Lev Shestov, All Things Are Possible

Coffee Log, Year 2, Day 119


Coffee: Light Roast, Trader Joe’s Brand; I woke up feeling stiff and sore from the night before; I could barely brew the coffee, so it was good Z left the pre-ground bag, no telling what my hands would have done with the grinder; I spent the morning sipping this stuff on our brown couch and staring wide-eyed at morning clouds; when you’re tired, you’re dissolving; the coffee tasted like burnt sugar

How can you make an impact on people? I’ve been thinking it over a lot, lately. I’ve got a handful of opportunities staring me down. Like all opportunities, they’re incompatible with one another. There’s goods and bads, pros and cons, so the only spectrum I’ve found to judge them on equally is: what will allow me to make the most impact? I’m still not sure.

I talked with an old woman who’s thinking about buying a beach house. She has a bad knee and no plans to see the ocean. Instead, she’s buying the house to be closer to her sister, who is even older, and having health issues.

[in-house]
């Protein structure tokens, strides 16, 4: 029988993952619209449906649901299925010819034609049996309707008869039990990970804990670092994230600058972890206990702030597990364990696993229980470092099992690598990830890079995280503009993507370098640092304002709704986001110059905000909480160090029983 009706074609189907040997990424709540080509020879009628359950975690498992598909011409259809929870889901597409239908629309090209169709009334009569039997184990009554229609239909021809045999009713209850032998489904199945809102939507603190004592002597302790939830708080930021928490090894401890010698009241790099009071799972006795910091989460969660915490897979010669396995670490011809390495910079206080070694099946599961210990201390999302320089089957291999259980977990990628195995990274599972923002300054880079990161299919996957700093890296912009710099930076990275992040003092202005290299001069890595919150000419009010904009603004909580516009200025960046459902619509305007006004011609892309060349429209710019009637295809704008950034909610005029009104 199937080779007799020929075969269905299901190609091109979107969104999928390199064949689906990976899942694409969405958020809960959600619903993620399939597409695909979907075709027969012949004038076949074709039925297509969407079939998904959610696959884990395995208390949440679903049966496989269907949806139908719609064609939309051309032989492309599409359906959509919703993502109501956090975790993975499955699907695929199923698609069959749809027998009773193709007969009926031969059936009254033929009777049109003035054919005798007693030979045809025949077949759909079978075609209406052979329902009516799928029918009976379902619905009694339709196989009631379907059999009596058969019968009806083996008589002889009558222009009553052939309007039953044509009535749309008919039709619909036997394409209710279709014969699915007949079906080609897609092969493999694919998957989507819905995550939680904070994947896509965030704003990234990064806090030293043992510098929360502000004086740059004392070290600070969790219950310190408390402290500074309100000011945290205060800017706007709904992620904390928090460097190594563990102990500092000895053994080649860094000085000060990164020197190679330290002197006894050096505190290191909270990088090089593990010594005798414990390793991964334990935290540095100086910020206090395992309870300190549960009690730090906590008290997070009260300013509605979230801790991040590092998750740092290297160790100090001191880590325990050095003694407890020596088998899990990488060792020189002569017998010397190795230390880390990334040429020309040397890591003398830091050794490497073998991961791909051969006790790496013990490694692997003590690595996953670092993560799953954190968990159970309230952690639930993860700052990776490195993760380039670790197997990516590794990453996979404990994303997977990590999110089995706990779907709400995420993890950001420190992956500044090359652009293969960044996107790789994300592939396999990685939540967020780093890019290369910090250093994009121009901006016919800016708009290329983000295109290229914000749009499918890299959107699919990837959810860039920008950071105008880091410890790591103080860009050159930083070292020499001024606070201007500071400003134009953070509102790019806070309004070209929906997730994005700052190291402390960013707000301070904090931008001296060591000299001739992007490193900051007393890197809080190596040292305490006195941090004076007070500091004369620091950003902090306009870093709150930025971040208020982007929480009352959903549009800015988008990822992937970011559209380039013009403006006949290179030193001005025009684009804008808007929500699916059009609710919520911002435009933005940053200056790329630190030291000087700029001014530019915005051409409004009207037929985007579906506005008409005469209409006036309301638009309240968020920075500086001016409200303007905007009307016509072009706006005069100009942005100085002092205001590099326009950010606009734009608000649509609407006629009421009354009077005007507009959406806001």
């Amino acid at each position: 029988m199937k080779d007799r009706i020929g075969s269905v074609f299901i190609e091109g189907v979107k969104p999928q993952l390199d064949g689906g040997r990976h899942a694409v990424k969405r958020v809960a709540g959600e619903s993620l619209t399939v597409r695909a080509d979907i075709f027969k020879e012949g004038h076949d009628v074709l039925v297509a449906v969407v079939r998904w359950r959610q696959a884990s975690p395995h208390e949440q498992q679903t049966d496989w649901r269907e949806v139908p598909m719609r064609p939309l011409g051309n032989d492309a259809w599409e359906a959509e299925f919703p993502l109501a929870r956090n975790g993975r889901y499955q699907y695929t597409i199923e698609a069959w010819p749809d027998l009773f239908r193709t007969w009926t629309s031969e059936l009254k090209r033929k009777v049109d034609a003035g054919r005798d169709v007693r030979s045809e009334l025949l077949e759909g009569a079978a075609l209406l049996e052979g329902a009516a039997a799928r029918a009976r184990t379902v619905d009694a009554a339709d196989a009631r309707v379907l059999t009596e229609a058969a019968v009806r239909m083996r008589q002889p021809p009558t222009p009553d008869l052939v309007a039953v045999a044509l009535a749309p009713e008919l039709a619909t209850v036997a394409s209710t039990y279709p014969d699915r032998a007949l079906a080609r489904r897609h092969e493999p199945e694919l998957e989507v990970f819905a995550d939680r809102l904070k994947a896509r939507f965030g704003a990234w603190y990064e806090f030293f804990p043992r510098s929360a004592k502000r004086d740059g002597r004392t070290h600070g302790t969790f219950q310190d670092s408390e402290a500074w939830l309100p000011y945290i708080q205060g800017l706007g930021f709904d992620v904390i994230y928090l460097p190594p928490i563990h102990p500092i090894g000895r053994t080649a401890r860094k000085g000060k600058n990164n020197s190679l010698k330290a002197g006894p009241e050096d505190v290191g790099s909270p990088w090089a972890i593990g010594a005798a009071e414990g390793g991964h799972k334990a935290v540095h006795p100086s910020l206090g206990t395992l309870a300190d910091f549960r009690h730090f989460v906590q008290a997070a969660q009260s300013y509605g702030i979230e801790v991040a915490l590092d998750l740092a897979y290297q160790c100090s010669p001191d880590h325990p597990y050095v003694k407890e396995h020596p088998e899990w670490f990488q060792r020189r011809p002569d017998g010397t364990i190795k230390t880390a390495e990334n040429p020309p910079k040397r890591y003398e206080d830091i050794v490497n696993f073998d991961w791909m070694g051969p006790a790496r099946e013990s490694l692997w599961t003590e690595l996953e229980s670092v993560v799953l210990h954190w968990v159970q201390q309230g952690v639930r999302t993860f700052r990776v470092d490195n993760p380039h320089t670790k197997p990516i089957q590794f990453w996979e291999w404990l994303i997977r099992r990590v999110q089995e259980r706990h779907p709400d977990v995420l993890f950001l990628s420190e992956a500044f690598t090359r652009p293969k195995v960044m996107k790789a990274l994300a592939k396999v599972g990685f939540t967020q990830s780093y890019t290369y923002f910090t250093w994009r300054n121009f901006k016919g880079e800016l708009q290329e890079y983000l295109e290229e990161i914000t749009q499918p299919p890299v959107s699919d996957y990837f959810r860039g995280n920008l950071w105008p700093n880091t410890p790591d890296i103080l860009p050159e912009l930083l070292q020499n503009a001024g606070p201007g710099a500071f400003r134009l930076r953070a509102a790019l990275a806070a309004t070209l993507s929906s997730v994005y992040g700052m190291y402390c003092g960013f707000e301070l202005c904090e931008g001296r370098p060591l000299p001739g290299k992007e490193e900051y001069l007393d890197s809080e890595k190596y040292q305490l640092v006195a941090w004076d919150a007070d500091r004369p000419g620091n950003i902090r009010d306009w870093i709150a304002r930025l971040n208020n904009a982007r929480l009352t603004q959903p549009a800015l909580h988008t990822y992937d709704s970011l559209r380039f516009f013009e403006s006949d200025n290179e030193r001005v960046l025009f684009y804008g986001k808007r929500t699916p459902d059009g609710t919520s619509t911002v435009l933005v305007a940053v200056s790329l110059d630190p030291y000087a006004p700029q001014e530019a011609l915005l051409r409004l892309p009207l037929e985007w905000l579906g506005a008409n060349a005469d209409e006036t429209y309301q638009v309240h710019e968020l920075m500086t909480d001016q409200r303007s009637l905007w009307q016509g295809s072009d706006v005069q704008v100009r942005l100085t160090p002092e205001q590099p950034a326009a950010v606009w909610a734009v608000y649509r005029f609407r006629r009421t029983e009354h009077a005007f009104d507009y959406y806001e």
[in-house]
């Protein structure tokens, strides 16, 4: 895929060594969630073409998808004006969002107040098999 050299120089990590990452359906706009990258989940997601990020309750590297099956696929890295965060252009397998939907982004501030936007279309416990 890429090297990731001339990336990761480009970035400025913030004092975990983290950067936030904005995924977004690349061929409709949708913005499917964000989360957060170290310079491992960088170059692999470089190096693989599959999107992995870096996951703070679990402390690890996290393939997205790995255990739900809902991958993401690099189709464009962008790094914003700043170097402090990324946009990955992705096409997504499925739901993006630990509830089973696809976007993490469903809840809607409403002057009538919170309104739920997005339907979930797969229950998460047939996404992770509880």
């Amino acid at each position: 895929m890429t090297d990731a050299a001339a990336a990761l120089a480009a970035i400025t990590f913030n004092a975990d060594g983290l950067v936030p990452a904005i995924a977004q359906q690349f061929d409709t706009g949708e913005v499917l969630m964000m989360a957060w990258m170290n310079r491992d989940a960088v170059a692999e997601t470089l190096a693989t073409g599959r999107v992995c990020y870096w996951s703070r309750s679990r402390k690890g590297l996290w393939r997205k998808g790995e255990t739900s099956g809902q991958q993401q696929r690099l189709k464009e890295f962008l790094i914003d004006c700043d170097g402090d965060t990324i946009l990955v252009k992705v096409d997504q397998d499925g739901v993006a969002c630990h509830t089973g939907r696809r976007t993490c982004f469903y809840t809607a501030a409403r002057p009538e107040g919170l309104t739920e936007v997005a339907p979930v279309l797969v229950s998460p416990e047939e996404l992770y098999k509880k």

I talked to a kid in college who’s reading The Wealth of Nations. Not for classes, but for personal interest. He’s young enough to think the world will open up for him like an oyster, and maybe it will. He’s passionate enough to think he’ll have an answer for all the constant questions, and maybe he will.

I talked with a man who smells like mildew. He has one bright yellow shirt that he wears while he’s working. Landscaping, a hard job for the hot summer. He speaks mostly Spanish and I speak mostly English but we manage. He’s taken to waving at me whenever he comes around and I’ve taken to shaking his hand.

All the people you come in contact with put an imprint in you. There’s no such thing as not having an impact. My heart’s a thousand pieces, a box of marbles, eager eyes in a murder of crows. But in the end, no matter which eye eats up all the others, I’ll look back and see the trail my body’s dragged through mud and grass. Hopefully, it’ll be a path made easier for whoever’s traveling behind.

Currently Reading: Queen, Suzanne Crain Miller

Support Relief for Family Suffering at the Border  – RAICES DONATION CAMPAIGN

The real price of everything, what everything really costs to the man who wants to acquire it, is the toil and trouble of acquiring it.

Adam Smith, The Wealth of Nations